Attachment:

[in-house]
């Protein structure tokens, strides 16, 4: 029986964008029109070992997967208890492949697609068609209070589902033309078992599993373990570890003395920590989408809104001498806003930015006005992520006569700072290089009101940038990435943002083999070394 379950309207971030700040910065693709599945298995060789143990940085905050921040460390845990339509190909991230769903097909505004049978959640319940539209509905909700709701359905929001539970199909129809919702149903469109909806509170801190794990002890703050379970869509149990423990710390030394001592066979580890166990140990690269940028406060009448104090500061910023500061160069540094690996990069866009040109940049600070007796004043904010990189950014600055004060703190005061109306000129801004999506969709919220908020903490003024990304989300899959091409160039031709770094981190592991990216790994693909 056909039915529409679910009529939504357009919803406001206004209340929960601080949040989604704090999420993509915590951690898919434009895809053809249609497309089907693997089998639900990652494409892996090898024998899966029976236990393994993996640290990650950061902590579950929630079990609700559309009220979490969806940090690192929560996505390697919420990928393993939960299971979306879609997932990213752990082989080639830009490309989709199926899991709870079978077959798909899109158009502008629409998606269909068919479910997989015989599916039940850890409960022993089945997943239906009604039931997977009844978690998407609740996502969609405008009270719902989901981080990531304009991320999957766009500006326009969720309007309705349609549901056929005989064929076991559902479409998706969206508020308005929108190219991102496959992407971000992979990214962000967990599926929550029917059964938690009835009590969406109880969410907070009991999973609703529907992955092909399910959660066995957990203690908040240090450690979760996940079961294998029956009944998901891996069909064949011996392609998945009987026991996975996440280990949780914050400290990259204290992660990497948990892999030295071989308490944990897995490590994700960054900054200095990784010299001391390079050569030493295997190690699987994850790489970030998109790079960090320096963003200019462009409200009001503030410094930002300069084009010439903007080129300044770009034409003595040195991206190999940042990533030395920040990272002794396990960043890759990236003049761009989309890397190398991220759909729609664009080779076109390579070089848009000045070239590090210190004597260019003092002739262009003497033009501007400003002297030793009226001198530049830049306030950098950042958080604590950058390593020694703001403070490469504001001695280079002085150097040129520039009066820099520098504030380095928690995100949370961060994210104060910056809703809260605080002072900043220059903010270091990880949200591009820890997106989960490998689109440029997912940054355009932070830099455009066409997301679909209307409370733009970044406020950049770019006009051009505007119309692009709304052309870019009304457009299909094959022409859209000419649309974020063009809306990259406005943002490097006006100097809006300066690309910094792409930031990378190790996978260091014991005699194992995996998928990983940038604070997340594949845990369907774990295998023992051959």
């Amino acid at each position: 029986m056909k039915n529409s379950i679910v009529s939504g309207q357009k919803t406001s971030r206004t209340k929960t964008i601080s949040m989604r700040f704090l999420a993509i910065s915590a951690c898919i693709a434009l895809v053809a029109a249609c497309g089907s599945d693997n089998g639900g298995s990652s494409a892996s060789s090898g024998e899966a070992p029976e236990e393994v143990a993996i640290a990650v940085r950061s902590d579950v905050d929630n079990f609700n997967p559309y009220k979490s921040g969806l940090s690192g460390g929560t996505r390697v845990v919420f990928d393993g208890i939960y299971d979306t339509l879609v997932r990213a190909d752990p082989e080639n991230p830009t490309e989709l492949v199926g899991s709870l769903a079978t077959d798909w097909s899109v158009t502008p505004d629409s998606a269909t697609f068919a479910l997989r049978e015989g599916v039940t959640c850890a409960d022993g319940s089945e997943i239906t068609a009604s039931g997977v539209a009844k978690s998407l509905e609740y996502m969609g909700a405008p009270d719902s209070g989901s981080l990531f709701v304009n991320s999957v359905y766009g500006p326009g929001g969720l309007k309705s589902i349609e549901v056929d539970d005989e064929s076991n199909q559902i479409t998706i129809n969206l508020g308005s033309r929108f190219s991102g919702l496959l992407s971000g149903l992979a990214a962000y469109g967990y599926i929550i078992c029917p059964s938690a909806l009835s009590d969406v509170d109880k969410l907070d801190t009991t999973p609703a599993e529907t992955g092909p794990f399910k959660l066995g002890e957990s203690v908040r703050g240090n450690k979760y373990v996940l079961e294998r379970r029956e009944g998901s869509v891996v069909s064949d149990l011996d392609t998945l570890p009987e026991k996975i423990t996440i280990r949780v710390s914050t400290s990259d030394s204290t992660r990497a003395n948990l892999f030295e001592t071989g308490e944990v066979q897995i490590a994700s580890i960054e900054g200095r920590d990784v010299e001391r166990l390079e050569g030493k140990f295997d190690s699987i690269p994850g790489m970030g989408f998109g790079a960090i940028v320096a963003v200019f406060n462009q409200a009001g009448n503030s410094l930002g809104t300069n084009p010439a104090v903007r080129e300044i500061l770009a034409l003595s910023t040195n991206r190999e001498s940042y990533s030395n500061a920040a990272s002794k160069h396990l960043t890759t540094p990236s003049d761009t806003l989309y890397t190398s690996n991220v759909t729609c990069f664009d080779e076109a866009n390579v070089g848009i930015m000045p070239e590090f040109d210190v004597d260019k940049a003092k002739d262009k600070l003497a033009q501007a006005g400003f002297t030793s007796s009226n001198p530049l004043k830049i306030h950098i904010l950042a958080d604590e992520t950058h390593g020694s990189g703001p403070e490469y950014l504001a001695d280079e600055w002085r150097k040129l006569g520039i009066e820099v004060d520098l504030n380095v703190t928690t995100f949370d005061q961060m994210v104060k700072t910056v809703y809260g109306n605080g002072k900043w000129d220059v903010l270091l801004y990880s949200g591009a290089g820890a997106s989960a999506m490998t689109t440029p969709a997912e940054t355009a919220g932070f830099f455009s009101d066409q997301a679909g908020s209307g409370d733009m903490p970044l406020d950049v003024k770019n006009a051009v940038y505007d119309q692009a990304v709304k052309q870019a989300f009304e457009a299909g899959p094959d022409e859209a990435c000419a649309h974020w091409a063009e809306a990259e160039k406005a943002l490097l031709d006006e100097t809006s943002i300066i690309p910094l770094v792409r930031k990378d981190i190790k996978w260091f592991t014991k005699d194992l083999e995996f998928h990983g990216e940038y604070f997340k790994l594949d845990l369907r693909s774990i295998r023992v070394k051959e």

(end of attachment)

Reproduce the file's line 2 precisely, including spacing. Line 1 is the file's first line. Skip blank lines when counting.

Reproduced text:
């Protein structure tokens, strides 16, 4: 029986964008029109070992997967208890492949697609068609209070589902033309078992599993373990570890003395920590989408809104001498806003930015006005992520006569700072290089009101940038990435943002083999070394 379950309207971030700040910065693709599945298995060789143990940085905050921040460390845990339509190909991230769903097909505004049978959640319940539209509905909700709701359905929001539970199909129809919702149903469109909806509170801190794990002890703050379970869509149990423990710390030394001592066979580890166990140990690269940028406060009448104090500061910023500061160069540094690996990069866009040109940049600070007796004043904010990189950014600055004060703190005061109306000129801004999506969709919220908020903490003024990304989300899959091409160039031709770094981190592991990216790994693909 056909039915529409679910009529939504357009919803406001206004209340929960601080949040989604704090999420993509915590951690898919434009895809053809249609497309089907693997089998639900990652494409892996090898024998899966029976236990393994993996640290990650950061902590579950929630079990609700559309009220979490969806940090690192929560996505390697919420990928393993939960299971979306879609997932990213752990082989080639830009490309989709199926899991709870079978077959798909899109158009502008629409998606269909068919479910997989015989599916039940850890409960022993089945997943239906009604039931997977009844978690998407609740996502969609405008009270719902989901981080990531304009991320999957766009500006326009969720309007309705349609549901056929005989064929076991559902479409998706969206508020308005929108190219991102496959992407971000992979990214962000967990599926929550029917059964938690009835009590969406109880969410907070009991999973609703529907992955092909399910959660066995957990203690908040240090450690979760996940079961294998029956009944998901891996069909064949011996392609998945009987026991996975996440280990949780914050400290990259204290992660990497948990892999030295071989308490944990897995490590994700960054900054200095990784010299001391390079050569030493295997190690699987994850790489970030998109790079960090320096963003200019462009409200009001503030410094930002300069084009010439903007080129300044770009034409003595040195991206190999940042990533030395920040990272002794396990960043890759990236003049761009989309890397190398991220759909729609664009080779076109390579070089848009000045070239590090210190004597260019003092002739262009003497033009501007400003002297030793009226001198530049830049306030950098950042958080604590950058390593020694703001403070490469504001001695280079002085150097040129520039009066820099520098504030380095928690995100949370961060994210104060910056809703809260605080002072900043220059903010270091990880949200591009820890997106989960490998689109440029997912940054355009932070830099455009066409997301679909209307409370733009970044406020950049770019006009051009505007119309692009709304052309870019009304457009299909094959022409859209000419649309974020063009809306990259406005943002490097006006100097809006300066690309910094792409930031990378190790996978260091014991005699194992995996998928990983940038604070997340594949845990369907774990295998023992051959």